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Contribution to Book
Virtue Ethics, Rule of Law, and Self-Restriction
The Philosophical Challenge from China (2015)
  • Stephen C. Angle, Wesleyan University
It is a provocative coincidence that 1958 saw the publication of both Elizabeth Anscombe’s “Modern Moral Philosophy,” an essay widely seen as initiating the revival of Western philosophical interest in virtue ethics, and the “Manifesto to the World’s People on Behalf of Chinese Culture,” a jointly-authored argument that Confucianism was still alive and had much to offer to the world. A great deal of research and debate has flowed from each of these sources over the last half-century, but so far there has been very little dialogue between modern Western virtue ethics and modern Confucianism.1 Scholars of ancient Confucianism have begun paying considerable attention to analogues within the Western virtue-ethical tradition, and some contemporary Western virtue ethicists have begun to draw on early Confucianism, but contemporary Confucianism has been largely absent from these conversations.2 The reasons for this absence are not hard to discover, but it is nonetheless unfortunate because one of the topics about which contemporary Confucians have debated most thoroughly—the relations among ethics, politics, and law—is among the areas about which Western virtue ethicists have had the least to say.3 The thesis of this essay is that anyone interested in the political philosophy that correlates with or grows out of virtue ethics has much to learn from modern Confucians, and in particular that Mou Zongsan’s idea of self-restriction, suitably modified, should be central to any plausible contemporary virtue-based politics.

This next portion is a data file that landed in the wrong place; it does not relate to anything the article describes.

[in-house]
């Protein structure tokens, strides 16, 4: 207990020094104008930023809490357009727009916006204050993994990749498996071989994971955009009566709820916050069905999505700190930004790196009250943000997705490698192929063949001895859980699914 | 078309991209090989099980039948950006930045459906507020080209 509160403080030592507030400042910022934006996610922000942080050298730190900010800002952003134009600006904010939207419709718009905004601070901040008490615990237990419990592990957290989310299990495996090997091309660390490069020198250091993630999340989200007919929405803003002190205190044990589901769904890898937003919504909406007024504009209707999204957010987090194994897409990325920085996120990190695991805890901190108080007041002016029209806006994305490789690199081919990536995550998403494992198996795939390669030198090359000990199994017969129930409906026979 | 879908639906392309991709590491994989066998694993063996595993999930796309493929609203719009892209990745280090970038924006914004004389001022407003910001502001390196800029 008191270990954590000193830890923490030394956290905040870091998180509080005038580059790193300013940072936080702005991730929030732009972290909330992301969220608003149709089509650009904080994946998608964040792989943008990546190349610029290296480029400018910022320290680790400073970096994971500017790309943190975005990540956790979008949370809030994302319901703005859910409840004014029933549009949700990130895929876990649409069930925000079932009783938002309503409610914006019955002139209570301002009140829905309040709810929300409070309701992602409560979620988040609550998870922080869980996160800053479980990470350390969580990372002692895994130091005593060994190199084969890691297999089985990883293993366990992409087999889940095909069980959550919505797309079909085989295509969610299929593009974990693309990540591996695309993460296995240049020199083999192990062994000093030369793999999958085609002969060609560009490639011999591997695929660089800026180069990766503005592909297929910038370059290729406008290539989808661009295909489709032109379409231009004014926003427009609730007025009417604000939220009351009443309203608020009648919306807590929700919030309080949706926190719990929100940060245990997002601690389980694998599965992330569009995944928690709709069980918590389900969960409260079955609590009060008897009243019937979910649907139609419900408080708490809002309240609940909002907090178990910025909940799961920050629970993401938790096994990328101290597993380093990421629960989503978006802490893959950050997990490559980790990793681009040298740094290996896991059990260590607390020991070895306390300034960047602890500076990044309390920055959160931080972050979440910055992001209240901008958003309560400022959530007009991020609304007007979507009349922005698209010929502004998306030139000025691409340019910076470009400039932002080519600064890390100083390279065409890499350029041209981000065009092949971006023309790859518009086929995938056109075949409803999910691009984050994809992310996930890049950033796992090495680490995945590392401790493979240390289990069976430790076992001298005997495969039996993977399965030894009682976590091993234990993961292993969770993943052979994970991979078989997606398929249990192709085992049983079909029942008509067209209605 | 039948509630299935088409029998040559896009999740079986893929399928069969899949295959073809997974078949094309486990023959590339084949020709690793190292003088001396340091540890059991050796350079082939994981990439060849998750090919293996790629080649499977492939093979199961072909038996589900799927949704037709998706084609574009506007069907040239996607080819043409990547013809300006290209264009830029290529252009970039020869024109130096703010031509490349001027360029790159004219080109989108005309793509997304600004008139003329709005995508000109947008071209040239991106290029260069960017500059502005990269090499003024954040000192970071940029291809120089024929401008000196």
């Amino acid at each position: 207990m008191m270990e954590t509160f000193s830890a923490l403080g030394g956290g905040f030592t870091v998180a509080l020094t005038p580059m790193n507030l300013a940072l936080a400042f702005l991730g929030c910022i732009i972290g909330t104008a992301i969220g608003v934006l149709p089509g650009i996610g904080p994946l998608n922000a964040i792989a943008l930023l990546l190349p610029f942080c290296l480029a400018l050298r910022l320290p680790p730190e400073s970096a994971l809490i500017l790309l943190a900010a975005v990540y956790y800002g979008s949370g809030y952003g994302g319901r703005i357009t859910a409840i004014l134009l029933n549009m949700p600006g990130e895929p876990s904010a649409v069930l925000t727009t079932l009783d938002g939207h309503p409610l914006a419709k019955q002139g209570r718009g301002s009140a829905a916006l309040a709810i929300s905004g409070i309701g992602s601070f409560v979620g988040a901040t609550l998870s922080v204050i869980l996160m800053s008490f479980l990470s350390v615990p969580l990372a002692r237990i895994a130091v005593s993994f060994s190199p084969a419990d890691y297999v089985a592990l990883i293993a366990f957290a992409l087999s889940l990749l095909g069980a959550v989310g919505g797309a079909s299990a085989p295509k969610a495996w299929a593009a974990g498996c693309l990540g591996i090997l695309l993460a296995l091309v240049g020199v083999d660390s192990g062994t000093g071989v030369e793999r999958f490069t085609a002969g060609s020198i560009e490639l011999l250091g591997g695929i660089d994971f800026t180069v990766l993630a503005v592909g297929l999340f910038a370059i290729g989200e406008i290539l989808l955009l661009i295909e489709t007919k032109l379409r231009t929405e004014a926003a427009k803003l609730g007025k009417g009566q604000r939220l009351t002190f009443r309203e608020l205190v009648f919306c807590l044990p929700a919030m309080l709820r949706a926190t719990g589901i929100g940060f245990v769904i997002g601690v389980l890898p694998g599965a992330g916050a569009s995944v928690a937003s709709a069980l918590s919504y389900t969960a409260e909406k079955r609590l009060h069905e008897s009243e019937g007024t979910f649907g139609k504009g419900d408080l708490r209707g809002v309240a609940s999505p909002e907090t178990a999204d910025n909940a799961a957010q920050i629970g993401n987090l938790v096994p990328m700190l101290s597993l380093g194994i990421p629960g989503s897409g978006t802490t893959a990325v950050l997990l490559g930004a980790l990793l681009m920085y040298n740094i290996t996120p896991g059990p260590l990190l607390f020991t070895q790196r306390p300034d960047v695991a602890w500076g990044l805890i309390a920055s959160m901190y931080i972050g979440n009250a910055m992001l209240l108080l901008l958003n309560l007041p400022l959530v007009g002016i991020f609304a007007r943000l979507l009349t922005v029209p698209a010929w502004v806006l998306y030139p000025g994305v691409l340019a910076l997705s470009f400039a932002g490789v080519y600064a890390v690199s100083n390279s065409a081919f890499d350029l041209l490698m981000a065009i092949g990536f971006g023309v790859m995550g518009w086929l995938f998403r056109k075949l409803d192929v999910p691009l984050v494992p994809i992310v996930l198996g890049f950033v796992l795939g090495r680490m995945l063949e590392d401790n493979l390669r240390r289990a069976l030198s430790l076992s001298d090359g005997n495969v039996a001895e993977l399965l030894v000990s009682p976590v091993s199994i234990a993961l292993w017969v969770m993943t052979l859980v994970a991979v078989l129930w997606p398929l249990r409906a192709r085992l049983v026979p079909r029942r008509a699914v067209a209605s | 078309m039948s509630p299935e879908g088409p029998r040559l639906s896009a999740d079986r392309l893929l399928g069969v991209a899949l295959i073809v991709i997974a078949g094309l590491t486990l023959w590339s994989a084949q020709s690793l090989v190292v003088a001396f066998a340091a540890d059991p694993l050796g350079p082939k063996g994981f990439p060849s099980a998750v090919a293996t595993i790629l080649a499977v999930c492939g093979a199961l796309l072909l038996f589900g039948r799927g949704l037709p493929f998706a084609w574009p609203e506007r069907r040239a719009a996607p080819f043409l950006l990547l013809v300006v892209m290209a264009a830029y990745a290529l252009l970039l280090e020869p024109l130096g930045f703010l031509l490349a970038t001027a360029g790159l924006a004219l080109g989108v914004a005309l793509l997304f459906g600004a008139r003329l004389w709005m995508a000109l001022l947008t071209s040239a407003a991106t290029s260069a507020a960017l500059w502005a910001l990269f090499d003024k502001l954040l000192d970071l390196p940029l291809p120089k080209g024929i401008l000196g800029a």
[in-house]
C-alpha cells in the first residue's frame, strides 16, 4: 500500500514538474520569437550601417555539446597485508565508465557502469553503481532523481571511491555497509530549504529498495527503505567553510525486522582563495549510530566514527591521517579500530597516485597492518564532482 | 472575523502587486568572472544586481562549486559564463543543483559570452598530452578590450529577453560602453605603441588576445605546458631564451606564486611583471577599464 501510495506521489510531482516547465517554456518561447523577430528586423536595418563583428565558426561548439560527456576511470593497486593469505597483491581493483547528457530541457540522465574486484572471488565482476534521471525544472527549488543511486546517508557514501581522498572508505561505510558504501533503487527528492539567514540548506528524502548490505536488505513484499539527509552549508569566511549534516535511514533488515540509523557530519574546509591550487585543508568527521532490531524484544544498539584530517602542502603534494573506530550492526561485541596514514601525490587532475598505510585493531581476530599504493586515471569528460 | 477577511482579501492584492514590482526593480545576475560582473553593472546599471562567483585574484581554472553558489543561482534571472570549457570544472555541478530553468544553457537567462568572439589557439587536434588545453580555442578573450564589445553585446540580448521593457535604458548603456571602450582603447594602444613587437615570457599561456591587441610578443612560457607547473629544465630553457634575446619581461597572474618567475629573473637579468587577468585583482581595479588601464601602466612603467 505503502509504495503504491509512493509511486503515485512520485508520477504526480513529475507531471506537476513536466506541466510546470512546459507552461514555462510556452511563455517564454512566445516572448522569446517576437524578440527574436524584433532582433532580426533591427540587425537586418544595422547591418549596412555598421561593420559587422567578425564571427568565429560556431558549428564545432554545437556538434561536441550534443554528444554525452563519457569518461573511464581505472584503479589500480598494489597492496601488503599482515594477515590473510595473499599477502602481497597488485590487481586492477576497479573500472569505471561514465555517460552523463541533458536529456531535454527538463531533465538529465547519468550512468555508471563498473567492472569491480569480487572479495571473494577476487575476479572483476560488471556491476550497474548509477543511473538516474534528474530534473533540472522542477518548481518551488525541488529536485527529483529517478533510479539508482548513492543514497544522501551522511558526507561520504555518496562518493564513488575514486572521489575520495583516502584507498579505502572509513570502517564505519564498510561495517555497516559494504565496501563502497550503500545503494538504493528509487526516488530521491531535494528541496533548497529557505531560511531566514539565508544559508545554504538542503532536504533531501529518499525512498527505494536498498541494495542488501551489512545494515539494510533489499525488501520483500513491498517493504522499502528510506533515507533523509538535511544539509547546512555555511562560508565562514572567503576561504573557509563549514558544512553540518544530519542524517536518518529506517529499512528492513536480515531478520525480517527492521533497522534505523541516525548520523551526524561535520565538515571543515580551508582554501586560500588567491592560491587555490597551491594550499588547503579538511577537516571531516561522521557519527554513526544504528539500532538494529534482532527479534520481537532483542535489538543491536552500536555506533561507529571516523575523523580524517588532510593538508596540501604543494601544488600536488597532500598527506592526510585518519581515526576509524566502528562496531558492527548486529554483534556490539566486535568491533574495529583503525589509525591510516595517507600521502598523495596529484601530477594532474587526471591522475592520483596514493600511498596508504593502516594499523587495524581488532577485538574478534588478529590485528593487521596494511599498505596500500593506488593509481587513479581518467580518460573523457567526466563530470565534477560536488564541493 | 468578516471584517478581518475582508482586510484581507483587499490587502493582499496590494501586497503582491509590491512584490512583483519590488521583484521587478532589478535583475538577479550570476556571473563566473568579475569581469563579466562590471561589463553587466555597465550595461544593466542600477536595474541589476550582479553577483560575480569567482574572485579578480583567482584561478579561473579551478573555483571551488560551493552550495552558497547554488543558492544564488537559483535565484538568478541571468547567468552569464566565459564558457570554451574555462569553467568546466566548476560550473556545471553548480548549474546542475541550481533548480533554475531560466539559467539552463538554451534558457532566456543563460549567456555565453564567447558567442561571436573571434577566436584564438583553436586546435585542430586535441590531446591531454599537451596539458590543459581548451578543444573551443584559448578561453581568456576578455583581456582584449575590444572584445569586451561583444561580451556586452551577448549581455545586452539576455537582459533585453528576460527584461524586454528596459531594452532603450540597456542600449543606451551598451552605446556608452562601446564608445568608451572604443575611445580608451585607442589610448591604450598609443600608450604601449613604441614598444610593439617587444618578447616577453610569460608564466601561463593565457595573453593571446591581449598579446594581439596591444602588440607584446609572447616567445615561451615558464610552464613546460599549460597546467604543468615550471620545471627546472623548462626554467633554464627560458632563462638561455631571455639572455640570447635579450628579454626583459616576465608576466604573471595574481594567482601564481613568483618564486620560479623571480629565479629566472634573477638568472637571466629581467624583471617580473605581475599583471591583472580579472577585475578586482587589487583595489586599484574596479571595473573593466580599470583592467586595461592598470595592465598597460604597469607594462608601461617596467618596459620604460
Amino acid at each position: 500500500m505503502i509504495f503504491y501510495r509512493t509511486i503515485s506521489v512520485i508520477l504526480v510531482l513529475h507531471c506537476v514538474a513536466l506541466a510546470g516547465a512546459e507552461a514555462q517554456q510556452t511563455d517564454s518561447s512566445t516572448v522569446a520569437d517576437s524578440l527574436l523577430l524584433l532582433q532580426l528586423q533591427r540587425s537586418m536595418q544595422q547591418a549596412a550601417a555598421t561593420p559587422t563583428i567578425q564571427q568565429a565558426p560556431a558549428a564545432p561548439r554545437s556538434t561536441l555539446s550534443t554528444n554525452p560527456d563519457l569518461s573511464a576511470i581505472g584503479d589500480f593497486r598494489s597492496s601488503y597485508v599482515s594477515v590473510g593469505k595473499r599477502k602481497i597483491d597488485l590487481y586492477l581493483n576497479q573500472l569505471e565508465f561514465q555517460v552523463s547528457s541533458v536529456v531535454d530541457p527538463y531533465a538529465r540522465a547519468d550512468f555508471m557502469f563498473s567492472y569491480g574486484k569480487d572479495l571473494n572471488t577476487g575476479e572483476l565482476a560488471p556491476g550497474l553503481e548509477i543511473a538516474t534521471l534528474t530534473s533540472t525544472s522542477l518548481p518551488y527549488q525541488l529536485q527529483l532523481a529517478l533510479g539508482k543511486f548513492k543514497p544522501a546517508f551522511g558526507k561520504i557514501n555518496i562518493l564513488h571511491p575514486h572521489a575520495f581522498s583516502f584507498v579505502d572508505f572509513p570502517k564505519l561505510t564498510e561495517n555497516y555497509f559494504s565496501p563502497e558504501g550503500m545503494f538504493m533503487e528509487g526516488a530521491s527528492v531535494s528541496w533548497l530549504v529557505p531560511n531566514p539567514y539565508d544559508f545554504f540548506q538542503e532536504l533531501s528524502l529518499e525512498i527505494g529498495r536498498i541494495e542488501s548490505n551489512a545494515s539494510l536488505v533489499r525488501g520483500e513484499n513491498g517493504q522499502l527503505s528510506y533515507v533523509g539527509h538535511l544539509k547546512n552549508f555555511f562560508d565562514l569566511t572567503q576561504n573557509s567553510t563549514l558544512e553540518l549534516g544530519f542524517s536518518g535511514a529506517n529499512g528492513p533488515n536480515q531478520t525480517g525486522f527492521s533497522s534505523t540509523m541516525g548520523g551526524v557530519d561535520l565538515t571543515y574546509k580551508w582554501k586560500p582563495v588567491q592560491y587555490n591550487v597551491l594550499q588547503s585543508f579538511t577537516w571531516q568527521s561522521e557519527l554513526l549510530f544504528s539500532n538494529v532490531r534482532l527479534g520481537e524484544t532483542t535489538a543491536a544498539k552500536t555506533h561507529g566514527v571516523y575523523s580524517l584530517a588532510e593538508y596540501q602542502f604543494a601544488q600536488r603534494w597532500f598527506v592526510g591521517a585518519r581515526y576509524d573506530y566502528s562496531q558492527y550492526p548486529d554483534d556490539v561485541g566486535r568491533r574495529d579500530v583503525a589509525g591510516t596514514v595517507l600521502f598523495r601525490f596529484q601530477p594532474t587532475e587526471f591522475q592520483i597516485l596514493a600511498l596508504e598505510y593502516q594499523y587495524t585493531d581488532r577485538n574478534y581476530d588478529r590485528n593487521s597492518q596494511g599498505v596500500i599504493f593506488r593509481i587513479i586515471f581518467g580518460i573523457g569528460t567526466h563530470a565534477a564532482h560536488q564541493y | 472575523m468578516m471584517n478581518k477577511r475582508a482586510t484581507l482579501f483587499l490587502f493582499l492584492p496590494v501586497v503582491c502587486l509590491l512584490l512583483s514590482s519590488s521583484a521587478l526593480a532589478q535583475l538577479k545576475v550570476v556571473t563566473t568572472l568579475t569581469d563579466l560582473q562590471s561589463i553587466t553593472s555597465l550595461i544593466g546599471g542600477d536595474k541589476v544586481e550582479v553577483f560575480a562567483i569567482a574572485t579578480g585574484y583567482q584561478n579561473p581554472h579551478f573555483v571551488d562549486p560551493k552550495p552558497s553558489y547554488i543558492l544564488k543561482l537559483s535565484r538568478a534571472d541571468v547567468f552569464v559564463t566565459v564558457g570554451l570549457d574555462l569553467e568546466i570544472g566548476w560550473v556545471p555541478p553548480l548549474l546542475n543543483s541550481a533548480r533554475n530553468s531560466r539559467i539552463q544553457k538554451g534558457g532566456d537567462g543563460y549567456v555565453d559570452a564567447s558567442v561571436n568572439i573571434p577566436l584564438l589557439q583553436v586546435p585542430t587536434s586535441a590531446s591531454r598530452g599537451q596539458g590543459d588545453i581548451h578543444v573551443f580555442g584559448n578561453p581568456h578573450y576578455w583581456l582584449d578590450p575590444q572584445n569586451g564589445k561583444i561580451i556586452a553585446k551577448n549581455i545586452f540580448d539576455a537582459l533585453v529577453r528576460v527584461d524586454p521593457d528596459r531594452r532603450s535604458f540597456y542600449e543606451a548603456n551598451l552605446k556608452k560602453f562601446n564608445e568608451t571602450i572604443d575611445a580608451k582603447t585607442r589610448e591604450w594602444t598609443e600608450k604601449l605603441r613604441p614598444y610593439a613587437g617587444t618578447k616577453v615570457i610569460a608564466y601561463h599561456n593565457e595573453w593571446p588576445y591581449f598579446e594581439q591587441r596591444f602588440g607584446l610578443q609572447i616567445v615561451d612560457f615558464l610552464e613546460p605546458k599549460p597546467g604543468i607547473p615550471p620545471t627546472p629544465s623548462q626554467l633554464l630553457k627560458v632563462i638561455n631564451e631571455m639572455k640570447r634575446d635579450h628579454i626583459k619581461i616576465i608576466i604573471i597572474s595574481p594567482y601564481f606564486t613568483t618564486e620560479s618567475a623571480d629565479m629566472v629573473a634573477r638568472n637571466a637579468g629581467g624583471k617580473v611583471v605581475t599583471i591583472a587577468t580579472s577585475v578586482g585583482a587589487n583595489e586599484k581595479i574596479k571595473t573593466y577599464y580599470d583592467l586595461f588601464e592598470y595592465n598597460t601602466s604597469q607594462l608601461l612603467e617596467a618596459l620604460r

• Self Restriction,
  • Virtue Ethics,
  • Mou Zongsan,
  • Aristotle,
  • Confucianism,
  • New Confucianism,
  • China
Publication Date
Citation Information
Stephen C. Angle. "Virtue Ethics, Rule of Law, and Self-Restriction" The Philosophical Challenge from China (2015)
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